1.1Definition of Culture
As defined by UNESCO, 1982, culture is “the set of distinctive spiritual, material, intellectual, and emotional features of society or a social group. In addition to art and literature, it encompasses lifestyles, basic human rights, value systems, traditions, and beliefs.” Culture is a system of meaning influencing how we behave and interact, consisting of explicit (visible) and implicit (invisible) elements. For this assignment, I have chosen to research on Singapore’s food culture, which not only involves the tangible food itself, but also the intrinsic ‘makan’ (Malay for ‘eat’) culture that is shared by Singaporeans.
1.2Definition of Tourism
The UNWTO, 1995, defines tourism as “the activities of persons traveling to and staying in places outside their usual environment for not more than one consecutive year for leisure, business and other purposes.
1.3Relationship between culture and tourism in Singapore
When these two elements combine, we have cultural tourism. Singapore’s food is a direct representation of our different ethnic cultures, giving rise to distinct cultural dishes such as the Malay lontong and the Chinese bak kut teh. When tourists consume these dishes, they participate in cultural immersion and are able to experience for themselves the cultural differences behind these cuisines i.e. the use of strong spices in Indian cusine or the non-consumption of pork amongst the Muslims. Certain dishes such as the Chilli Crab or rojak celebrate the combination of our diversity as a whole and the shared culture of Singaporeans who ‘live to eat’.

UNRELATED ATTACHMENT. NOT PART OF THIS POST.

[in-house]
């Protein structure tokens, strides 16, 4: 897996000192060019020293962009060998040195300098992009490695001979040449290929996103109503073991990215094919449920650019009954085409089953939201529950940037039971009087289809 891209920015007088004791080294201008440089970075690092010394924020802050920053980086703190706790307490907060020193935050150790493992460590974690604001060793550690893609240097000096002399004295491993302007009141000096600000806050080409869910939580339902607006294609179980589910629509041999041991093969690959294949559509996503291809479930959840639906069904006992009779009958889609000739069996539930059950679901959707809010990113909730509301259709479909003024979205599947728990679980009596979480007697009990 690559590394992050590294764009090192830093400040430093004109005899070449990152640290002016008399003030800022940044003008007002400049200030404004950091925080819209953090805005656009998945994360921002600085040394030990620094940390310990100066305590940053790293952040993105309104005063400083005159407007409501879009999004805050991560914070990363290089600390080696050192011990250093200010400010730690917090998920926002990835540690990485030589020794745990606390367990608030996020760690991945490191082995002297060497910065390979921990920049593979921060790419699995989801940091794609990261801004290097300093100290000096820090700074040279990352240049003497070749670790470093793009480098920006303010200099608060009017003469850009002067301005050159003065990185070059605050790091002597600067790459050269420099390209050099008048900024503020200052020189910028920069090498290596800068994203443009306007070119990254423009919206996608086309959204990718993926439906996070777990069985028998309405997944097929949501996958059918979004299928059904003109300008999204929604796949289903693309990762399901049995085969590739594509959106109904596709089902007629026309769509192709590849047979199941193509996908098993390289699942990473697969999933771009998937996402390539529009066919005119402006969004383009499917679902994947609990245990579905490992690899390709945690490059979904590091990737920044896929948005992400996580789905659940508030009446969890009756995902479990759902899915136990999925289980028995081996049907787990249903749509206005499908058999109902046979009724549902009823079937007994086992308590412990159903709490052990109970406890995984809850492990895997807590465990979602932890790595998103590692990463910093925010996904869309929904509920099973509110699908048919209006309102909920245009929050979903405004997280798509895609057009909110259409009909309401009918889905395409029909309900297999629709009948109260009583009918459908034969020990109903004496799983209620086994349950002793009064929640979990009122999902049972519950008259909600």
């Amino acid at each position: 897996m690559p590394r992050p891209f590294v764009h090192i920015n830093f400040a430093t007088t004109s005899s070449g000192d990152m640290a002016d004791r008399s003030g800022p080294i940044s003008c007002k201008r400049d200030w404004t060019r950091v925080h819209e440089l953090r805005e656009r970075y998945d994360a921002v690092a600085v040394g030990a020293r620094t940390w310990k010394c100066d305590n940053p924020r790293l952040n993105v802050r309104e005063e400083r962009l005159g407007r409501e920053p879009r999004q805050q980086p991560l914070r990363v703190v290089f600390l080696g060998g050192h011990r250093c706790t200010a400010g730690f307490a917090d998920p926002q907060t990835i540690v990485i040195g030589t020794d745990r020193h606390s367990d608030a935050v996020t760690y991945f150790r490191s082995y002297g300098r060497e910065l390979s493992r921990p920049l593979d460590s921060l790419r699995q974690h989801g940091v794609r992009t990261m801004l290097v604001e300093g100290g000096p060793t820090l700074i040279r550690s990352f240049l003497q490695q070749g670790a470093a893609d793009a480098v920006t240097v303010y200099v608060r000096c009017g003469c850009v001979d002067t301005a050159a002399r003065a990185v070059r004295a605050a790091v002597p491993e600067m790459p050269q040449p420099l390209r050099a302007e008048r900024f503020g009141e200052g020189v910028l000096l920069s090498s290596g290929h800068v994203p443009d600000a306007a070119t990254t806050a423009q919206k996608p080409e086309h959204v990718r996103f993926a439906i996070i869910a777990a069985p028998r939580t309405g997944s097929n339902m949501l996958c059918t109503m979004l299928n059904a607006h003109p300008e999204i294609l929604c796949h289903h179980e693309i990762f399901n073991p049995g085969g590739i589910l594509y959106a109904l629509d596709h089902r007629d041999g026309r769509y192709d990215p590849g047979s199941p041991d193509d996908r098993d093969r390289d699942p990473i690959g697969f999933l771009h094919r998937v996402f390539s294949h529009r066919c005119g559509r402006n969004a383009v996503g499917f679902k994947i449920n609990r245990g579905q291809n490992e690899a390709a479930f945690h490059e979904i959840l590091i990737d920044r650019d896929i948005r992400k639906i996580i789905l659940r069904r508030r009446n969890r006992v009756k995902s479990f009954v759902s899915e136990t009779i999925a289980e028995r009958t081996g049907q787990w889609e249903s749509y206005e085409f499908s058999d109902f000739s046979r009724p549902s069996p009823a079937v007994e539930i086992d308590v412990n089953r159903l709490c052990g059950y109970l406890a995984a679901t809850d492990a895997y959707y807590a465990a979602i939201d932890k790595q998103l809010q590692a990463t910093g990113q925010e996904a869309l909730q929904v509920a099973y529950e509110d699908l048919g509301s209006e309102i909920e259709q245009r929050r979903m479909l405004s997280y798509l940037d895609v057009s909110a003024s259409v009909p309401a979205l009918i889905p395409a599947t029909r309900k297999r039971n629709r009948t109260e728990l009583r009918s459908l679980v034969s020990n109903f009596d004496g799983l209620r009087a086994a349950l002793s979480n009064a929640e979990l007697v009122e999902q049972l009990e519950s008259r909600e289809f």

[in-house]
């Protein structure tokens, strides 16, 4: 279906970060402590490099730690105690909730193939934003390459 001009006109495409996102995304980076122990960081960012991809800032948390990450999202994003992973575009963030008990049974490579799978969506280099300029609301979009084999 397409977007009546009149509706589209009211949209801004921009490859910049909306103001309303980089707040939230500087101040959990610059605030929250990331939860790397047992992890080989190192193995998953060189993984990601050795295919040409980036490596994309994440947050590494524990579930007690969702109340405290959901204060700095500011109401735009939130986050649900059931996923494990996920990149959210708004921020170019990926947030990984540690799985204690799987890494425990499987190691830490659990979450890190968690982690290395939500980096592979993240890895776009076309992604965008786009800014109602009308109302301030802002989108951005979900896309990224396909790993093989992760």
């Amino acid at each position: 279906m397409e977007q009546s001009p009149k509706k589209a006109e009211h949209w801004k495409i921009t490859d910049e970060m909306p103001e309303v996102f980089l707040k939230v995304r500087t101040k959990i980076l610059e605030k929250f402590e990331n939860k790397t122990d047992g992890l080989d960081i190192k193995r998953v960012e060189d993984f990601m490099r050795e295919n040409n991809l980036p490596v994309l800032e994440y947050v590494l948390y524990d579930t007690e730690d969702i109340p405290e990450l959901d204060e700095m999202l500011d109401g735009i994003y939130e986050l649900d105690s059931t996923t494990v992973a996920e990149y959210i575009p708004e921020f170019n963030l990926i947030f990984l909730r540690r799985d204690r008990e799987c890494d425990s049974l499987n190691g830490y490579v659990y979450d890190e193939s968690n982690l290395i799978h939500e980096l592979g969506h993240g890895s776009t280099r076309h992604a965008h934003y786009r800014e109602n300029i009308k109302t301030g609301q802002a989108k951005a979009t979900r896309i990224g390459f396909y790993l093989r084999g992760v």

Hence, the Singapore Tourism Board (STB) has turned local food into a major tourism product, launching a food guide entitled "Makan Delights – An Insider’s Guide to Singapore’s Unique Flavors", which will be distributed at various tourist points such as Changi Airport, hotels and overseas intermediaries. By highlighting ‘must-trys’ such as char kway teow and satay, STB aims to promote Singapore as an exotic ‘foodie heaven’.
Due to the smorgasboard of choices, food guide books, food tours or publicised food haunts will be popular with tourists as it helps them navigate and narrow down the possibilities to a few that would give them the most benefits for their time and money.
According to …. Cultural tourism refers to forms of tourism that highlight the cultural, heritage or artistic aspects of a destination or experiences and activities for the tourist- a kind of cultural immersion.
Emaphasis on learning about, experiencing or understanding cultural activities, resources and/or other cultures. Focus on the educational, experiential and communicative experience and on the authenticity, transparency or honesty of such encounters. UNESCO. (1982) United Nations Educational, Scientific and Cultural Organization Declaration on Cultural Policies. World Conference on Cultural Policies, Mexico City.
UNWTO. (1995) United Nations World Tourism Organization technical manual: Collection of Tourism Expenditure Statistics". World Tourism Organization. 1995. p. 10.
1. Discuss how globalisation has affected the way the government has ‘preserved’, ‘packaged’ and ‘presented’ our cultures through tourism – 14 marks.
With the rise of globalisation, there has been a greater need for Singapore to establish a strong cultural identity for ourselves in the midst of greater global tourism competition, and the government has attempted to use local food as one of the main marketing points for tourists to identify Singapore by.
When tourists think about Thailand, they think tom yum; similarly, STB wants to create a strong association between certain iconic dishes and Singapore. This is one of the...